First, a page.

A Foreign Affair discussion focusses on the British and Brexit, Putin’s alliances and his visit to Serbia, China’s space race and what this means to globally and recent attacks by the Taliban in Afghanistan and what this means for peace talks as well as ISIS attacks in Syria against US marines. Read more
Last week, Egypt’s parliament passed three new media laws allowing the presidentially appointed Supreme Council of Media to monitor and “supervise” users with more than 5000 followers on social media platforms.
The new laws were ostensibly passed in order to curb disinformation, or “fake news” to use the Trumpian parlance of the times, by blocking and referring individuals who spread false reports through their social media accounts for prosecution. The new laws also allow for people to be detained pending trial. Read more
In his latest Lowy Institute Paper, Remaking the Middle East, Anthony Bubalo deftly weaves together the various threads that have made and unmade the modern Middle East, positing that the 2011 Arab uprisings were not brought about by individual conflicts, trends, or political actors, but rather were the most ostentatious representation of the decay of the entire nizam, or sociopolitical system of the region. Read more
President Donald Trump is under enormous pressure to respond militarily to the latest provocation by the Assad regime, but he would do so against all of his instincts and earlier pronouncements to end US military involvement in the Syrian war.
Just days before the chemical attacks in Douma, Trump announced he wanted US troops out of Syria within months, and that the fight against the Islamic State was largely completed. Read more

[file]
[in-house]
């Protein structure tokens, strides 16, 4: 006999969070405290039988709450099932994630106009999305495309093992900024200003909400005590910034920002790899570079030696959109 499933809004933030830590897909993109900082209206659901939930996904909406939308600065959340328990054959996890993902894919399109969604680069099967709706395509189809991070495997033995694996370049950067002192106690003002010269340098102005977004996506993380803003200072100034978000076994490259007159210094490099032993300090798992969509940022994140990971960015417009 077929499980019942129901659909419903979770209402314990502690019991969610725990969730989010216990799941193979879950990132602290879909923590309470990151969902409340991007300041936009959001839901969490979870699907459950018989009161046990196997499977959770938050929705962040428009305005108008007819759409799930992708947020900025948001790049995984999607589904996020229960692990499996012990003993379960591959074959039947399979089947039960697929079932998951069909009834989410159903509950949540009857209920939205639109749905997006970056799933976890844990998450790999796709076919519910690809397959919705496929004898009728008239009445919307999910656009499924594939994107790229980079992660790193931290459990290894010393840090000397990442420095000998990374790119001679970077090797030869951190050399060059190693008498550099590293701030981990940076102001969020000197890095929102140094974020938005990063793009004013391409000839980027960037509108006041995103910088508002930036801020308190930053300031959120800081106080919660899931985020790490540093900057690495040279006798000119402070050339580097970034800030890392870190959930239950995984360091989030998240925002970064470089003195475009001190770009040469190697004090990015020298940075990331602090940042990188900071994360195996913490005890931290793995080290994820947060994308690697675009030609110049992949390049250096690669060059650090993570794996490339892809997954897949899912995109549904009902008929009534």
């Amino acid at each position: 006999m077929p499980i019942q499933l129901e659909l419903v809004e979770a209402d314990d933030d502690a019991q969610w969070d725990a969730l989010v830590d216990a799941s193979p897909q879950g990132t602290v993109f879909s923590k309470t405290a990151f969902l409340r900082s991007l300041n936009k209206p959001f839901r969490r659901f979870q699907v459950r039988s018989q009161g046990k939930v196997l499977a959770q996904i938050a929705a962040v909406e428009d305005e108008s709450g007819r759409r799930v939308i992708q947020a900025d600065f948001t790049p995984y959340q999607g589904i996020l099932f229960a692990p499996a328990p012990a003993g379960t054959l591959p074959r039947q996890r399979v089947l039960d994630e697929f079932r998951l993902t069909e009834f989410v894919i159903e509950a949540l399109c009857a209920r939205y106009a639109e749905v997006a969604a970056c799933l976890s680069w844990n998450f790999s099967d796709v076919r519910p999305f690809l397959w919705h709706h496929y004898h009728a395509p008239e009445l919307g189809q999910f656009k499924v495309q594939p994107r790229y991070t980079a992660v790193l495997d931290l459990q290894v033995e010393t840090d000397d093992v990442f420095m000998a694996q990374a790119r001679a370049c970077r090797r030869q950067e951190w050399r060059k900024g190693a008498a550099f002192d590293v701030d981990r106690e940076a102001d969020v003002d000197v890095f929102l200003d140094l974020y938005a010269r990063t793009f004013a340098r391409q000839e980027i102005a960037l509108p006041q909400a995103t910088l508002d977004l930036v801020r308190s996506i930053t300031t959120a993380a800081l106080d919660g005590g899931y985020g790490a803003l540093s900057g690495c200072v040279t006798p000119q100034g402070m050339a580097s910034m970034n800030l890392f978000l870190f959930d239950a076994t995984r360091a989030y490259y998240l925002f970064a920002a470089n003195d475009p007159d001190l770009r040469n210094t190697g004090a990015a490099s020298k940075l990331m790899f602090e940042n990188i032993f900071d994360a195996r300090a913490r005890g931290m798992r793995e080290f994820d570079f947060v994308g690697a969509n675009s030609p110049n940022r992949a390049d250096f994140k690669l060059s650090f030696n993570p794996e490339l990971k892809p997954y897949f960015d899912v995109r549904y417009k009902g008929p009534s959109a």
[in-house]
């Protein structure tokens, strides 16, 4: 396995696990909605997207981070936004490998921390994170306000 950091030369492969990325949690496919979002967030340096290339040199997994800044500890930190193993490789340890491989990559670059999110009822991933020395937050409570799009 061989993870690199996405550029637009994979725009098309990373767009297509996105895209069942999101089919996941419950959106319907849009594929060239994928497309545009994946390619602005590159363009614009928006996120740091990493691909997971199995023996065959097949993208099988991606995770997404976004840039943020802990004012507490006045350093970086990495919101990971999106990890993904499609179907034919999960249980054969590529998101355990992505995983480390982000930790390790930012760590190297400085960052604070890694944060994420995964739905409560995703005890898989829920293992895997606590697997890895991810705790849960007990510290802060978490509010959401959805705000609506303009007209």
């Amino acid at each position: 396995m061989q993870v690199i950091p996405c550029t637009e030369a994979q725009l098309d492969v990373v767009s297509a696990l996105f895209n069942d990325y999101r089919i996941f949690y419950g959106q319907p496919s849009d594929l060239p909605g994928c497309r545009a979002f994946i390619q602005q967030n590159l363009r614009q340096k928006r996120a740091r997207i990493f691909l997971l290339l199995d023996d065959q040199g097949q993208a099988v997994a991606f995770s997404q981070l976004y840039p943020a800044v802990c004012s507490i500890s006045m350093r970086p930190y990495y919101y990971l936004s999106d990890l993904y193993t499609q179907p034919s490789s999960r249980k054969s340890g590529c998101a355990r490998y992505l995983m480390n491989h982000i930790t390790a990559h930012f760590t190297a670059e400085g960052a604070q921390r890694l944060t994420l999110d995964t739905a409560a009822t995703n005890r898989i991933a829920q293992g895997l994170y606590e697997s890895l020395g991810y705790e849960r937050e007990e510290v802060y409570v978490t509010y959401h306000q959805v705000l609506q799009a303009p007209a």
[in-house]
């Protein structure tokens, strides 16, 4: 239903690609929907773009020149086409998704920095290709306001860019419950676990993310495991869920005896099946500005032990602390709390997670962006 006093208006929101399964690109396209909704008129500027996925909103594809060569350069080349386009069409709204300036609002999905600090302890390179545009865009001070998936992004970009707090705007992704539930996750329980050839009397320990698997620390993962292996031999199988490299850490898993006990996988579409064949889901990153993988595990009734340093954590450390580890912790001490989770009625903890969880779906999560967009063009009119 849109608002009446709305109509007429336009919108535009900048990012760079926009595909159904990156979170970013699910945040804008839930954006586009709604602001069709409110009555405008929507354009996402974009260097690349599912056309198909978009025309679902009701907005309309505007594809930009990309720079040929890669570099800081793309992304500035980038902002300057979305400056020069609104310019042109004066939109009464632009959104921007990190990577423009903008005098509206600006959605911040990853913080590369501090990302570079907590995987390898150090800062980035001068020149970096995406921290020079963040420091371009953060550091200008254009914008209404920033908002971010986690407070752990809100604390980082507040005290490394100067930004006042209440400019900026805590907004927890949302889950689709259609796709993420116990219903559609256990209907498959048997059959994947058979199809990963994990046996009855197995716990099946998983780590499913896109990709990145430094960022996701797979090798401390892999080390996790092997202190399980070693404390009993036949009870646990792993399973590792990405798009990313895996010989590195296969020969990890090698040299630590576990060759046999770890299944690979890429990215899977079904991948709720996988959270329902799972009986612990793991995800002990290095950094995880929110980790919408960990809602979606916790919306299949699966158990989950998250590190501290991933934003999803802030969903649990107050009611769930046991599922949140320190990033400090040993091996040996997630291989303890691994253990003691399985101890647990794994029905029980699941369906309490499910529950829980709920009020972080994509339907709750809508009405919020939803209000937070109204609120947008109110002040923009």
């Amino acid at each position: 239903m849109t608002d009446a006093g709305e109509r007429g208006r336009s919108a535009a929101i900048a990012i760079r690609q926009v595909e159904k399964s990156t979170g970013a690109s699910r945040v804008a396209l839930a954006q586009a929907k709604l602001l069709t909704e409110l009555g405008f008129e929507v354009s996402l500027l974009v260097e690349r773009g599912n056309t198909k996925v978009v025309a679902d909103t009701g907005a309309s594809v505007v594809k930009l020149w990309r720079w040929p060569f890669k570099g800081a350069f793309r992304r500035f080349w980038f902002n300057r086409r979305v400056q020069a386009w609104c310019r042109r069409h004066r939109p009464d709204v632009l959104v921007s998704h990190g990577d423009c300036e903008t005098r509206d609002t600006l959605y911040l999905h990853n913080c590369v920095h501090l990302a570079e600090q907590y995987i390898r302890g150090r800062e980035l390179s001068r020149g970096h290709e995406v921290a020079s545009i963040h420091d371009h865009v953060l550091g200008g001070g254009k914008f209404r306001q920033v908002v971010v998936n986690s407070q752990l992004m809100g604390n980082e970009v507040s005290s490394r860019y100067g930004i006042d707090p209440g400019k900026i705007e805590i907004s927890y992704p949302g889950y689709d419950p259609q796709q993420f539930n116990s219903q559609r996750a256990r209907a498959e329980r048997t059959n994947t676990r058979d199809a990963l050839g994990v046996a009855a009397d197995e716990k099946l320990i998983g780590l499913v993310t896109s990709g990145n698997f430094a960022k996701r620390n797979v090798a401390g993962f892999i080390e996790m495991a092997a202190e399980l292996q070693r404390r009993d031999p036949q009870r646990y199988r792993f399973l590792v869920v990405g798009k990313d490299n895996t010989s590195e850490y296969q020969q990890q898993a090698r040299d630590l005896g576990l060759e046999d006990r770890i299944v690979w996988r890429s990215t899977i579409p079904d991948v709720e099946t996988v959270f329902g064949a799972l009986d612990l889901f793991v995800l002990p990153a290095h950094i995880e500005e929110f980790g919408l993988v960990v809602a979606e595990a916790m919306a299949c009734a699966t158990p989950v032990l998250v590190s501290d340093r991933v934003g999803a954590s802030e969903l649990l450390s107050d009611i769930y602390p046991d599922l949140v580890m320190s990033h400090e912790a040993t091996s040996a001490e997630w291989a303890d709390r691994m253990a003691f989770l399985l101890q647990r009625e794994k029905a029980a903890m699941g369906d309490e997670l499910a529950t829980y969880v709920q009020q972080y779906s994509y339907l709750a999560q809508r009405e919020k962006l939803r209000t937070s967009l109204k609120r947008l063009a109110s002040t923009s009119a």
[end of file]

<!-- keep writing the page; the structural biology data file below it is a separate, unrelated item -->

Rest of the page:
Matt Wordsworth speaks to research fellow at the Lowy Institute Lydia Khalil about the Iraqi government’s angry reaction to the results of the recent Kurdish independence referendum. Read more
Qatar remains cut off from its key trading partners by four powerful Gulf States including Saudi Arabia. As the blockade continues, Lateline’s Michael Vincent explores the key reasons for the escalation in tension. Lydia Khalil on ABC’s Lateline. Read more
This yearbook looks at those areas around the world where terrorism and counterterrorism (CT) are in greatest focus. Each chapter examines CT developments in 2016, including the terrorist threat being faced and how governments and others have approached CT through both policy and operations. Read more
Lydia Khalil’s appearance on QandA’s US Election Special. Topics under discussion; Trump Nukes, US Trade & Security, Anti-Hillary Misogyny, Brexit, Hanson, Trump, Trump & Khan Family, Trump & the Separation of Powers, and Compulsory Voting Read more
Article by Ginia Bellafante, New York Times:
“Lydia Khalil, a former counterterrorism analyst for the department, said the division she worked in had only grown more sophisticated since she left in 2009.
Ms. Khalil also pointed out that the Muslim population of the United States is better off and better integrated than the Muslim population of Europe. “The thing about having an American identity is that it doesn’t force you to give up another identity,” she said. “I was born in Egypt, and I can retain an Egyptian identity here while still being an American. It’s very difficult within the European context to reconcile two identities.”
The silly season has been extended in this US presidential election cycle. All summer long, the press fed on Republican candidate Donald Trump’s political posturing through back to back insults and outrages.
At each turn, the political establishment predicted the demise of Trump’s candidacy and popularity in the polls. When he insulted Fox News anchor and debate moderator Megyn Kelly, insinuating that she was on her period while thoroughly questioning him during the debate, he was slammed by a number of conservatives and Republicans who expressed outrage over his misogynistic remarks.